Keep the pace slow

Movin with the tempo, know you feel it when the bass low

Waitin’ on the break down

I don’t need a peso

Did it for the lo-lo girl, the free, it’s what I’m based on

Come and feel with me

We could be a couple; Mase Songs

No insurance, it explodes!

Just state farm

Hold on, Lady

At this part of the album a point is made clear and it makes me reminiscent of when J. Cole released Born Sinner the same time Kanye West released Yeezus. During that year, Cole released something solid. He released that sturdy rap that you expected a rap album to be. In contrast to the same time when Kanye released Yeezus, West had a more avant garde approach to hip hop and went towards areas people wouldn’t expect him to approach.  

Wave[s] is a medley of both. Where the mixtape still consists of hard, solid rap tracks throughout the album, there are tracks throughout the album that help illustrate waves itself; making this project very fluid by approaching new styles and revealing a spectrum of emotion. Imagine the first track “Alchemy” starting off as the rise of a wave. “Get Up Get Down” is the peak of the first wave, with a high and active instrumental, the easy boom-bap style returns with the theme of hard hitting tri-hats and high-slapping snares. The peak is followed by “Your Love,” which proceeds to get low and funky, and that’s when you recognize the drop. The tracks then on proceed to get darker and darker until you’re in fact “40 Below,” to which point scientifically is far past freezing temperature. Only when “P’s and Q’s” starts, does a new wave appear. “Perception,” featuring The Mind that also started off in The Water[s], ends the mixtape alongside Mick, and if anything, signals a pattern and the actual development of a new project.”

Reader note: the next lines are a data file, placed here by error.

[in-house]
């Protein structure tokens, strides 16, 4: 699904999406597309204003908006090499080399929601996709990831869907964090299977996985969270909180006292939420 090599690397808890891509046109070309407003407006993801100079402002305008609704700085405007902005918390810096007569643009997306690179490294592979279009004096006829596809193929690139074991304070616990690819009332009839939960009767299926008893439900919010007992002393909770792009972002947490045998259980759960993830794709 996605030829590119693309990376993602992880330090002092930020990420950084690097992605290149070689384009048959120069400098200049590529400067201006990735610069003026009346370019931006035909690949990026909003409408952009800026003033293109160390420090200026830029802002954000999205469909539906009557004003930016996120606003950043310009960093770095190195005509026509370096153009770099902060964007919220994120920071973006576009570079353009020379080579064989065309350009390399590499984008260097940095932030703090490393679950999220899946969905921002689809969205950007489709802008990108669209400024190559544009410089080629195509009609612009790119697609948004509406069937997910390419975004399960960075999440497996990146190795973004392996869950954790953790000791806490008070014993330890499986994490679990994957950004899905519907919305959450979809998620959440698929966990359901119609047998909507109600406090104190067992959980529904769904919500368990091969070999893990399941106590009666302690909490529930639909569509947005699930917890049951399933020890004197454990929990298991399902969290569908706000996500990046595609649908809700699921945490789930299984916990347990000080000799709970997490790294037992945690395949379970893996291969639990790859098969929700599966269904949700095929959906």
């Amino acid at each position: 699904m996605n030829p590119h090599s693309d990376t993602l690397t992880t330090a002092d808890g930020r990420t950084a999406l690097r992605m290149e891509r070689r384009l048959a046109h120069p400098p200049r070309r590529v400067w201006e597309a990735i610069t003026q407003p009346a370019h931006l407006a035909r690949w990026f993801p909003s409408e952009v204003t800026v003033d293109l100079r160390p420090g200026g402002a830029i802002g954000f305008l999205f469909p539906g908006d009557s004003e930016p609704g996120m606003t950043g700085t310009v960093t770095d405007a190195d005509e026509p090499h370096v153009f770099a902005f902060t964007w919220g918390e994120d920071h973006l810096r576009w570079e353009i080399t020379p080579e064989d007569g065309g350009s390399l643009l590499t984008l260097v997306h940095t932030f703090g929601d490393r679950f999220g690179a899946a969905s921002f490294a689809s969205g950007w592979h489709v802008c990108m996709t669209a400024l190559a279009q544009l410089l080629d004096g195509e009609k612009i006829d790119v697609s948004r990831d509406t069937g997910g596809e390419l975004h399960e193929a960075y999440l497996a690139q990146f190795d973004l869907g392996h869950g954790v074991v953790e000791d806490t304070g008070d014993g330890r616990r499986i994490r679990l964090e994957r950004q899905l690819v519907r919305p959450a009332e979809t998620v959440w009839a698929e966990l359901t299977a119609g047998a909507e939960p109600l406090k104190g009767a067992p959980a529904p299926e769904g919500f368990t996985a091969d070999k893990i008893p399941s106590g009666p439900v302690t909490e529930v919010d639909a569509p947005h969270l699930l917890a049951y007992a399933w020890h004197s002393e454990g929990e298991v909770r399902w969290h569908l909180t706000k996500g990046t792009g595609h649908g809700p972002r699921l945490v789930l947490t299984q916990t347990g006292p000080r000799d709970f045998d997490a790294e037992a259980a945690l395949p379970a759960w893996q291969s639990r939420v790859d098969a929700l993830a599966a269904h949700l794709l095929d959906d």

Unfortunately, there are some tracks that fall flat. Songs like “Get Up Get Down,” “Piano,” and “The Giver” fit and remain consistent within the way the mixtape feels, yet are recognized as filler compared to tracks like “40 Below,” “P’s and Q’s,” and “Perception,” which coincidentally are the last few tracks that wrap the whole mixtape up. There’s nothing wrong with the tracks, there’s just nothing that sticks in your mind and has you coming back for more. “Alchemy,” “Slumber,” and “Your Love,” are without a doubt, the most profound sounding and are most notably the highlights within the Chicago Native’s nine track mixtape project.

Wave[s] is a fantastic addition to anyone’s listening queue in the midst of this year’s Summer. Like an author working at their novel, the project doesn’t come without its plot holes. However, that’s what mixtapes are for, to deliver a taste of something good before the listeners are able to have a taste of something even greater.

Our Rating

8 Mixtape Score

As different as every song may be, the smooth transitions link them together, making each track a part of a pattern, and cohesively bringing the mixtape together in waves of emotion.